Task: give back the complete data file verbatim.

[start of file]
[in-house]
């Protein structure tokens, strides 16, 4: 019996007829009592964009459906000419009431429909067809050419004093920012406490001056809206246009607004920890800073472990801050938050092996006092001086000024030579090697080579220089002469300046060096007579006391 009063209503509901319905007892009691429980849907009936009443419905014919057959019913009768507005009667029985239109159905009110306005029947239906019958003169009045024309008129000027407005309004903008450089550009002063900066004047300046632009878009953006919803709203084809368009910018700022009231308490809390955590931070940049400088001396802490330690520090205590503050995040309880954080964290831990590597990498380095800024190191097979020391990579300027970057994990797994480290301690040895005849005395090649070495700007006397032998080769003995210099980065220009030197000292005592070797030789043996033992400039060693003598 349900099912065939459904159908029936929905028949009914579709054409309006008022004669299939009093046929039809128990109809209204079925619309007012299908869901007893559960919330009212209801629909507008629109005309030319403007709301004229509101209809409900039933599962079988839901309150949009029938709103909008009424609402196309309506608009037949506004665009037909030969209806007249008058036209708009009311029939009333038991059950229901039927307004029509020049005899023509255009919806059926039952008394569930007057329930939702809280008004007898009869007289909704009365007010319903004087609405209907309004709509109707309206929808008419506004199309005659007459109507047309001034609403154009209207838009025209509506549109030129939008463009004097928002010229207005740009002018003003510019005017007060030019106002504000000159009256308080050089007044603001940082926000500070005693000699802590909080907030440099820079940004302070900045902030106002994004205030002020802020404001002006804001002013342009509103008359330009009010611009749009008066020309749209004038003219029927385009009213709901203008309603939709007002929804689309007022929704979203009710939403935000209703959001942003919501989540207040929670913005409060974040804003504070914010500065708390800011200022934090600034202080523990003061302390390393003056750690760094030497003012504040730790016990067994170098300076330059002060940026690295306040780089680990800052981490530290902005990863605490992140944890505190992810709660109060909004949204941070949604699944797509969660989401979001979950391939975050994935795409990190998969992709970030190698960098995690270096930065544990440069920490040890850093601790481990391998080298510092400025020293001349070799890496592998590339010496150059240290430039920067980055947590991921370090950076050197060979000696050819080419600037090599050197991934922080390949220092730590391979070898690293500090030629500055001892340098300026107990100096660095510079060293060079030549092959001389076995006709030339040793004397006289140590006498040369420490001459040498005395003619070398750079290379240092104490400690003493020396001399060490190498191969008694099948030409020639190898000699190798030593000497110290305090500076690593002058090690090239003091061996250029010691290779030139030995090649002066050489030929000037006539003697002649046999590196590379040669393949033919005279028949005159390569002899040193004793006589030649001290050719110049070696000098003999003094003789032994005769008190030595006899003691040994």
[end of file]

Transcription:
[in-house]
């Protein structure tokens, strides 16, 4: 019996007829009592964009459906000419009431429909067809050419004093920012406490001056809206246009607004920890800073472990801050938050092996006092001086000024030579090697080579220089002469300046060096007579006391 009063209503509901319905007892009691429980849907009936009443419905014919057959019913009768507005009667029985239109159905009110306005029947239906019958003169009045024309008129000027407005309004903008450089550009002063900066004047300046632009878009953006919803709203084809368009910018700022009231308490809390955590931070940049400088001396802490330690520090205590503050995040309880954080964290831990590597990498380095800024190191097979020391990579300027970057994990797994480290301690040895005849005395090649070495700007006397032998080769003995210099980065220009030197000292005592070797030789043996033992400039060693003598 349900099912065939459904159908029936929905028949009914579709054409309006008022004669299939009093046929039809128990109809209204079925619309007012299908869901007893559960919330009212209801629909507008629109005309030319403007709301004229509101209809409900039933599962079988839901309150949009029938709103909008009424609402196309309506608009037949506004665009037909030969209806007249008058036209708009009311029939009333038991059950229901039927307004029509020049005899023509255009919806059926039952008394569930007057329930939702809280008004007898009869007289909704009365007010319903004087609405209907309004709509109707309206929808008419506004199309005659007459109507047309001034609403154009209207838009025209509506549109030129939008463009004097928002010229207005740009002018003003510019005017007060030019106002504000000159009256308080050089007044603001940082926000500070005693000699802590909080907030440099820079940004302070900045902030106002994004205030002020802020404001002006804001002013342009509103008359330009009010611009749009008066020309749209004038003219029927385009009213709901203008309603939709007002929804689309007022929704979203009710939403935000209703959001942003919501989540207040929670913005409060974040804003504070914010500065708390800011200022934090600034202080523990003061302390390393003056750690760094030497003012504040730790016990067994170098300076330059002060940026690295306040780089680990800052981490530290902005990863605490992140944890505190992810709660109060909004949204941070949604699944797509969660989401979001979950391939975050994935795409990190998969992709970030190698960098995690270096930065544990440069920490040890850093601790481990391998080298510092400025020293001349070799890496592998590339010496150059240290430039920067980055947590991921370090950076050197060979000696050819080419600037090599050197991934922080390949220092730590391979070898690293500090030629500055001892340098300026107990100096660095510079060293060079030549092959001389076995006709030339040793004397006289140590006498040369420490001459040498005395003619070398750079290379240092104490400690003493020396001399060490190498191969008694099948030409020639190898000699190798030593000497110290305090500076690593002058090690090239003091061996250029010691290779030139030995090649002066050489030929000037006539003697002649046999590196590379040669393949033919005279028949005159390569002899040193004793006589030649001290050719110049070696000098003999003094003789032994005769008190030595006899003691040994």